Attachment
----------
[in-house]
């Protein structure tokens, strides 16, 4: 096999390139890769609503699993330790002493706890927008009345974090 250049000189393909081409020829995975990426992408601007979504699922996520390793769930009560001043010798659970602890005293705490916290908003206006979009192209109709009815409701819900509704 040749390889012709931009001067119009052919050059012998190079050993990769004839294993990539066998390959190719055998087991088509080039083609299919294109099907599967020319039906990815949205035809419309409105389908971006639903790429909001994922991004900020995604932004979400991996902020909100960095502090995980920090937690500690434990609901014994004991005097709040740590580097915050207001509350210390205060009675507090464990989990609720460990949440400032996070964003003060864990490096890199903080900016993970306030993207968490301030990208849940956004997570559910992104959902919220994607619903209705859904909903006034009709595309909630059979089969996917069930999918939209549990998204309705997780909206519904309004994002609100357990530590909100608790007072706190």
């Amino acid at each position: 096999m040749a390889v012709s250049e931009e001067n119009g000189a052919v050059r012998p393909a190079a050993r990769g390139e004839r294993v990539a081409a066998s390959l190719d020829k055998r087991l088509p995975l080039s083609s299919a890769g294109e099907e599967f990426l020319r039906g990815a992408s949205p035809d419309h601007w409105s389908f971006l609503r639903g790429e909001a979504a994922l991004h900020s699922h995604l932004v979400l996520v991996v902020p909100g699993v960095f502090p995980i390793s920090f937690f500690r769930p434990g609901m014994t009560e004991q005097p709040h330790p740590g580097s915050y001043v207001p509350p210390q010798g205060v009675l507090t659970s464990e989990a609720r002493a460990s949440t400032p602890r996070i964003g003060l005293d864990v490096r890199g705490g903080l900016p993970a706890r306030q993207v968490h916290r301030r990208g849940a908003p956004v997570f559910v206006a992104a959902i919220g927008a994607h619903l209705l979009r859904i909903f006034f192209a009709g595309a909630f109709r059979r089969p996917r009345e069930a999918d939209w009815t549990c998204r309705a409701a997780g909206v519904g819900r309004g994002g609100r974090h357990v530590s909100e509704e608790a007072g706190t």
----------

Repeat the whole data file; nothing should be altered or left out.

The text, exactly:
[in-house]
């Protein structure tokens, strides 16, 4: 096999390139890769609503699993330790002493706890927008009345974090 250049000189393909081409020829995975990426992408601007979504699922996520390793769930009560001043010798659970602890005293705490916290908003206006979009192209109709009815409701819900509704 040749390889012709931009001067119009052919050059012998190079050993990769004839294993990539066998390959190719055998087991088509080039083609299919294109099907599967020319039906990815949205035809419309409105389908971006639903790429909001994922991004900020995604932004979400991996902020909100960095502090995980920090937690500690434990609901014994004991005097709040740590580097915050207001509350210390205060009675507090464990989990609720460990949440400032996070964003003060864990490096890199903080900016993970306030993207968490301030990208849940956004997570559910992104959902919220994607619903209705859904909903006034009709595309909630059979089969996917069930999918939209549990998204309705997780909206519904309004994002609100357990530590909100608790007072706190």
């Amino acid at each position: 096999m040749a390889v012709s250049e931009e001067n119009g000189a052919v050059r012998p393909a190079a050993r990769g390139e004839r294993v990539a081409a066998s390959l190719d020829k055998r087991l088509p995975l080039s083609s299919a890769g294109e099907e599967f990426l020319r039906g990815a992408s949205p035809d419309h601007w409105s389908f971006l609503r639903g790429e909001a979504a994922l991004h900020s699922h995604l932004v979400l996520v991996v902020p909100g699993v960095f502090p995980i390793s920090f937690f500690r769930p434990g609901m014994t009560e004991q005097p709040h330790p740590g580097s915050y001043v207001p509350p210390q010798g205060v009675l507090t659970s464990e989990a609720r002493a460990s949440t400032p602890r996070i964003g003060l005293d864990v490096r890199g705490g903080l900016p993970a706890r306030q993207v968490h916290r301030r990208g849940a908003p956004v997570f559910v206006a992104a959902i919220g927008a994607h619903l209705l979009r859904i909903f006034f192209a009709g595309a909630f109709r059979r089969p996917r009345e069930a999918d939209w009815t549990c998204r309705a409701a997780g909206v519904g819900r309004g994002g609100r974090h357990v530590s909100e509704e608790a007072g706190t």